By Neha Purohit (Post Graduate Institute of Medical Education and Research, Chandigarh, India) Rakesh Gupta (Ministry of Women and Child Development, Government of India), Girdhari Lal Singhal (Office of Chief Minister, Government of Haryana) and Shankar Prinja (Postgraduate Institute of Medical Education and Research, Chandigarh, India)
An alarming number of 13.5 million girls have gone missing since the last three decades from 1987-2016 in India. It is more disturbing to note that number of missing female births increased from 3.5 million (1987-1996) to 5.5 million between 2007-2016. The issue is not hard to demystify, and we believe that all individuals, irrespective of their gender, relate to it. Deviation in the natural sex ratio at birth (SRB) and reproductive predominance of the male sex are the reflections of patriarchal social norms, particularly patrilineality (inheritance through male descendants), patrilocality (tradition of relocation of married female to husband’s house), and prevalent dowry practices where bride’s family must bestow gifts of substantial monetary value to the groom’s family for marriage.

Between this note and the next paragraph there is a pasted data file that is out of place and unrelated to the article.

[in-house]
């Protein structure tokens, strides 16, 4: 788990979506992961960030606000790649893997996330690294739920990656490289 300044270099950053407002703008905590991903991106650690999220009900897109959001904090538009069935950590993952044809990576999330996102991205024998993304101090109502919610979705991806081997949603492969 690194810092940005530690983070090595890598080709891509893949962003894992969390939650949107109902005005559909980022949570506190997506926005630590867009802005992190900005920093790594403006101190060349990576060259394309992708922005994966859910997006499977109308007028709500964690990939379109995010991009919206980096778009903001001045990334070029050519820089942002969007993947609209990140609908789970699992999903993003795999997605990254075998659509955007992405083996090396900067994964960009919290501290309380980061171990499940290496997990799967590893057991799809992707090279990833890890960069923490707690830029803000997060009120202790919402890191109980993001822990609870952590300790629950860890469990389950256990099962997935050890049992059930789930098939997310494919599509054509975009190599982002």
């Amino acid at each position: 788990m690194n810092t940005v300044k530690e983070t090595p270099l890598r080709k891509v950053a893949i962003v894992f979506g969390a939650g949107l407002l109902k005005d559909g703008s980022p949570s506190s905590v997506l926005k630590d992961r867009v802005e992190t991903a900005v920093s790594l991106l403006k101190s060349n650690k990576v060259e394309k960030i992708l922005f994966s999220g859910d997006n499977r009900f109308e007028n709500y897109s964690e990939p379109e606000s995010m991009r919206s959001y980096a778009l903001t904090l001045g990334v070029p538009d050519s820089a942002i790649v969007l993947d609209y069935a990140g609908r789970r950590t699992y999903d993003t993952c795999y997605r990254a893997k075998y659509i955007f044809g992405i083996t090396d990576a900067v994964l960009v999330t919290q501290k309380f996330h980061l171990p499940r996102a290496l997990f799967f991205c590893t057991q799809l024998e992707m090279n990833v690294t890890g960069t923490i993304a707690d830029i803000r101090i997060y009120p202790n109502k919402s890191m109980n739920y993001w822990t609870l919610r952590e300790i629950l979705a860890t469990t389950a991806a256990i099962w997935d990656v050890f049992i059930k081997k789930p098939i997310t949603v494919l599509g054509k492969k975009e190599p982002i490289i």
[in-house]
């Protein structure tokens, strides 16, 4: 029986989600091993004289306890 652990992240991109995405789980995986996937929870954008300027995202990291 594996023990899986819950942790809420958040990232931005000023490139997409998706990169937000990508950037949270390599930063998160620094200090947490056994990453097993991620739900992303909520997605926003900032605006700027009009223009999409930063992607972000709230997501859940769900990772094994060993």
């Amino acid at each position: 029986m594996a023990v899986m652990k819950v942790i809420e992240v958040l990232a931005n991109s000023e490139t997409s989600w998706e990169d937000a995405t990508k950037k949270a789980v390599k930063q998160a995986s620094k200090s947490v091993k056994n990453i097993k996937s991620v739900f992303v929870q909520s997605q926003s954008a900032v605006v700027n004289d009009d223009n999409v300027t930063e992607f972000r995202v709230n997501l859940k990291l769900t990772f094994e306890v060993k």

These age-old cultural traditions which link sons to social and financial security, disincentivize families to even wish for daughters. The access to sex selective medical technologies and fertility decline have exacerbated the issue and shaped intentions of female . India has regulatory acts in place since the last few decades which penalize families as well as healthcare providers involved in sex determination before and after conception and illegal abortions based on sex. However, they were not able to improve the dwindling SRB.